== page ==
Active ageing & how to stay motivated

Studies continue to support that exercise at any age provides multiple benefits even beyond weight control and weight loss, from preventing osteoporosis to relieving stress and promoting heart health.

It’s never too late to start exercising, even moderate physical activity such as walking or raking leaves can help to maintain independence, quality of life, reduces the risk of developing health problems, and improves mood and mental health. In other words, physical activity can help you keep you doing the things you love and living the life you want for as long as possible.

But how do you stay motivated to keep active?

Staying motivated can be harder than you think. Did you know that 1 in 3 adults are insufficiently active? This means they are doing less than the recommended 150 minutes each week of physical activity. This may sound like a lot, but it could be as simple as going for a 30-minute walk Monday-Friday.

There are a few things you can do to help keep you motivated:

playing golf for exercise


Finding your reason to exercise is one of the most significant steps to being able to make it a habit and maintain it long term. You want to find a reason that is really powerful to YOU, not something that you think should be important to you because of what others think.

Some that we have heard from clients in the past include:
‘I want to be able to get up and down from the floor to be able to play with my grandchildren’
‘I need to stay strong enough to keep going up and down the stairs at home’
‘To be able to keep playing golf’
‘I want to still be able to go on overseas trips’

Writing goals in notebook


Setting ourselves goals and writing them down or telling others about them has been shown to aid in motivation. These can be weekly, monthly or long-term goals. Though remember if you are setting yourself a long-term goal to acknowledge the stepping stones along the way you need to achieve to get there.


A lot of people are fearful of starting exercise because they feel others are stronger and more capable than they are. Remember you don’t have to the strongest or fittest person to start exercising but you do have to start in order to get stronger.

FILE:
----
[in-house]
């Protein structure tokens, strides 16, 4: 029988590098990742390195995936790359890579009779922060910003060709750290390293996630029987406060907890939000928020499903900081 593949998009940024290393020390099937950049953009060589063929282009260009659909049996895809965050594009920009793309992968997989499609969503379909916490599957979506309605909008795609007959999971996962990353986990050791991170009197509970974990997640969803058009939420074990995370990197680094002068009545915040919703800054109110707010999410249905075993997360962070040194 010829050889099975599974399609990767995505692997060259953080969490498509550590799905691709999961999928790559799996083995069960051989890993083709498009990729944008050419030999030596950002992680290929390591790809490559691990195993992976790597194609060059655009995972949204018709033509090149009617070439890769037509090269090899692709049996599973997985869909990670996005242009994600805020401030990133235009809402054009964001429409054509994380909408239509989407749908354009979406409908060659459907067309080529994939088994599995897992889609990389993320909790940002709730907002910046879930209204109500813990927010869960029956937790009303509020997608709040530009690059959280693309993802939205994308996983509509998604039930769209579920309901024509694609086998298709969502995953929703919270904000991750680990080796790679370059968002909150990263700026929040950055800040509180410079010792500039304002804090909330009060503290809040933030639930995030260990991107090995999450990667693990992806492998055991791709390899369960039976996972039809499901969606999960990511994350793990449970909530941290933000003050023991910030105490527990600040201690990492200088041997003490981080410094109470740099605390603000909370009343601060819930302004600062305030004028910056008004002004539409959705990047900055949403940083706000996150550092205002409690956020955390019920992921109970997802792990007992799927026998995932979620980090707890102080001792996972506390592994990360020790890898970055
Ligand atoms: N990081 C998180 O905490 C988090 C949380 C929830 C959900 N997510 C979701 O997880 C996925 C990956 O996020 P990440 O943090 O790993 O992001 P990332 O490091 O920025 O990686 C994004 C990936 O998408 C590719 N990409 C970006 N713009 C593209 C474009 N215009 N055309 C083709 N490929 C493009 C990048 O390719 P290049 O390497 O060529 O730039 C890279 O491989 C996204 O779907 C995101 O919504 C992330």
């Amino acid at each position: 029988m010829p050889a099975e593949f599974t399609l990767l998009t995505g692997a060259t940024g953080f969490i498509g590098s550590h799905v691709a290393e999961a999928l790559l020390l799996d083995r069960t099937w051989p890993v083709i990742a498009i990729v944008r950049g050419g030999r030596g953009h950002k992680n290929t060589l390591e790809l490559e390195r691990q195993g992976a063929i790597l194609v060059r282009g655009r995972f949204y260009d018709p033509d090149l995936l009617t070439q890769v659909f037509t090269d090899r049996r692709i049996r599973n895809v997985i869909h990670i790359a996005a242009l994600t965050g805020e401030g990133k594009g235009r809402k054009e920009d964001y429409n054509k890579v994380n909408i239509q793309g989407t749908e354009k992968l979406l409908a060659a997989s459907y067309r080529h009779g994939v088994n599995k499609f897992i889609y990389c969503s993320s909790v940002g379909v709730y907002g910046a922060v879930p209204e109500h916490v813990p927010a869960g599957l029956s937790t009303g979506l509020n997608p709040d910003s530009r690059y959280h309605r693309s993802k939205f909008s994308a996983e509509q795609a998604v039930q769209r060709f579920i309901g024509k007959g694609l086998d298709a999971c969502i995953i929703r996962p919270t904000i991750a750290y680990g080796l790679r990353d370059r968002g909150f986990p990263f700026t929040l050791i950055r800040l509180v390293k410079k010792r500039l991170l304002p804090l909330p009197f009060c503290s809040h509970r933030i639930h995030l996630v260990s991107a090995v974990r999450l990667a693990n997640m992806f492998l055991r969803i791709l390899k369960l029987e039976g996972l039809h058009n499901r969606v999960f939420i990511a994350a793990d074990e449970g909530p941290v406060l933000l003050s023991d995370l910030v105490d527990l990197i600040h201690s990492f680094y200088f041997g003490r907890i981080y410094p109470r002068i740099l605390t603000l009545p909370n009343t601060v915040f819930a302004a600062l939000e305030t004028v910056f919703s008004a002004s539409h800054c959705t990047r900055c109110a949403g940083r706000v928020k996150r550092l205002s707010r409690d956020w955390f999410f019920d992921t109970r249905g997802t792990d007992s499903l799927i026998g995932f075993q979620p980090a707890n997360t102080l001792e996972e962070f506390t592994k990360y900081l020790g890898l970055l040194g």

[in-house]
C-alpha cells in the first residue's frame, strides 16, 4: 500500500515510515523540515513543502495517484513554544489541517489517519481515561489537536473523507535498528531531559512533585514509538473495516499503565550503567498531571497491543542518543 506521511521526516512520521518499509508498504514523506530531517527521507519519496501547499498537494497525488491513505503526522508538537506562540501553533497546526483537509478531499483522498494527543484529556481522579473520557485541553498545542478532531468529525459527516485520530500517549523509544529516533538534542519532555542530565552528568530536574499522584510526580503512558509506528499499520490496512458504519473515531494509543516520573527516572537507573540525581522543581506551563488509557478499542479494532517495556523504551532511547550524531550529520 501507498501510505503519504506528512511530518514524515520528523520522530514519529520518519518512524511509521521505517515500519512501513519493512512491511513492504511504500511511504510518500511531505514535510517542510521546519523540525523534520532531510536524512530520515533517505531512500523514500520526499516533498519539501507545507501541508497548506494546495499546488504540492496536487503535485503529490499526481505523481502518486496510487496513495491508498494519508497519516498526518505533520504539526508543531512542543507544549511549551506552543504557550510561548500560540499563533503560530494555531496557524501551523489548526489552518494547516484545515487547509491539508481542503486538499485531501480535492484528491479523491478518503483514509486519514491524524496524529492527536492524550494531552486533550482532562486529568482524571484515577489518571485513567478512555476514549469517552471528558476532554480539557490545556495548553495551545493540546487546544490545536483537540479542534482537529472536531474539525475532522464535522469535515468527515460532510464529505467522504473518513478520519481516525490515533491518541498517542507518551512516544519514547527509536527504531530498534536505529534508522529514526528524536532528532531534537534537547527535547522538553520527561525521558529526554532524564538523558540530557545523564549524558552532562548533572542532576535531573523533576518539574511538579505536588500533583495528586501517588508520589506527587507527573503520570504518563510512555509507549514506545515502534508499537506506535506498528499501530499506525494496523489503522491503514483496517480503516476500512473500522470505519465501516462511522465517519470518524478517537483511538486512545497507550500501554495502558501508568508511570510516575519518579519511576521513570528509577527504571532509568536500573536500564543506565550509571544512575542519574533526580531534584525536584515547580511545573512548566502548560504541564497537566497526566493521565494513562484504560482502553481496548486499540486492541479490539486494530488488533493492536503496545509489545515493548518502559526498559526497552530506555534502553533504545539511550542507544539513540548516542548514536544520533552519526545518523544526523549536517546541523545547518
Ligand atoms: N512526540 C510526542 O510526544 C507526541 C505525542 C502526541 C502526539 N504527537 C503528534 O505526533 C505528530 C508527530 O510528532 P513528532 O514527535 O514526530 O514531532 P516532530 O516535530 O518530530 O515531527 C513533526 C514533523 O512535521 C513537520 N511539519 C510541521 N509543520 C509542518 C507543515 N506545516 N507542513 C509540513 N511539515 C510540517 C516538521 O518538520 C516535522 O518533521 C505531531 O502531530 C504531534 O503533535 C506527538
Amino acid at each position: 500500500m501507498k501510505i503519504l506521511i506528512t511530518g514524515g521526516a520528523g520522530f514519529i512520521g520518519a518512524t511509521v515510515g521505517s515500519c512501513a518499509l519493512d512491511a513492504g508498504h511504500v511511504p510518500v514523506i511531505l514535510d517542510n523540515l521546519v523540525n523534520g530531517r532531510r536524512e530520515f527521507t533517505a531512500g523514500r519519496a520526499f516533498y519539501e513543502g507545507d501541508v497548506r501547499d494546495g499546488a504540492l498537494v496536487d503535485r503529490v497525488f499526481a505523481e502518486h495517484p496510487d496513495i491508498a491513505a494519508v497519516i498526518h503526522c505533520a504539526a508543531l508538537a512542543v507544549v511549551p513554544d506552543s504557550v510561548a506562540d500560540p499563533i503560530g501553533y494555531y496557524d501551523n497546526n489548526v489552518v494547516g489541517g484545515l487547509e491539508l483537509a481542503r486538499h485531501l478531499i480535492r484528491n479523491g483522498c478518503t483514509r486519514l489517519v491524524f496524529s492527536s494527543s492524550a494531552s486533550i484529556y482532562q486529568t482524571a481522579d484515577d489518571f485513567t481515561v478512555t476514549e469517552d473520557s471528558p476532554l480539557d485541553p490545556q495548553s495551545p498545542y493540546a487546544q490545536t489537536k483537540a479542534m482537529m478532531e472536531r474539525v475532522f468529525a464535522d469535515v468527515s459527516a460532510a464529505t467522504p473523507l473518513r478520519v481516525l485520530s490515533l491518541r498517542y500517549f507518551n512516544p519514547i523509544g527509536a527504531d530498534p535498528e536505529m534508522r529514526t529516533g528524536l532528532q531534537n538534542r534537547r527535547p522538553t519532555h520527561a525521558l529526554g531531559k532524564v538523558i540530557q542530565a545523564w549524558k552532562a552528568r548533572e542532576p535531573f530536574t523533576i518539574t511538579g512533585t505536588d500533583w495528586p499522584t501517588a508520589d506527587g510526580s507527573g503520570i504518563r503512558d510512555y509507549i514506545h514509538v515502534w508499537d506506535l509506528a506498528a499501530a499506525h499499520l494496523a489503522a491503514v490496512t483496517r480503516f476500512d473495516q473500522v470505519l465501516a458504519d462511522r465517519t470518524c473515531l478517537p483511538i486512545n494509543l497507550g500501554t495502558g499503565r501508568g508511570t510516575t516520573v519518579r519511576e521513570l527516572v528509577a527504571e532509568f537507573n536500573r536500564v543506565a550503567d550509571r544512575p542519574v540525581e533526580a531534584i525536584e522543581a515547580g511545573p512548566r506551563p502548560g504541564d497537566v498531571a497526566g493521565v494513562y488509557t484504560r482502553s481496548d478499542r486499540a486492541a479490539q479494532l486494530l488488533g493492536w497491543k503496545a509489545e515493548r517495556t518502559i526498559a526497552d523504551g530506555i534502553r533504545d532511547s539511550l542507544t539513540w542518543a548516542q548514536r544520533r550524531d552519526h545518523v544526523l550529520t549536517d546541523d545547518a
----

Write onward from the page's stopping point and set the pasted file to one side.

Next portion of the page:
Start slow and aim to make this a habit before you build on it. This will give you the best chance of keeping it up in the long term. Going too hard too quickly usually means we are more prone to giving up in the short term.

Positive reinforcement is also a great way to increase your motivation. In other words – reward yourself! Set yourself a plan for your physical activity or exercise, and if you achieve it reward yourself with something.


Enjoyment is key to success! As we get older, we want to spend more time doing the things we enjoy and less time doing tedious tasks. Now there are specifics types off exercise that have particular benefits but if you can find forms of physical activity that you genuinely enjoy doing, you will find it a lot easier to make part of your lifestyle. This could include:

  • Golf

  • Bushwalking

  • Cycling

  • Park exercise

group exercise


Sometimes we just need the company of others to keep us going. So how can you incorporate this into your exercise routine? Get your partner or family involved. Have active family holidays, go out walking or cycling with a friend, join a group exercise class etc. There are so many options, you just need to find what will work best for you!

If you would like more information on which type of exercise will be most beneficial for you, or you may need help finding a way to keep active, contact us on 8969 6300 or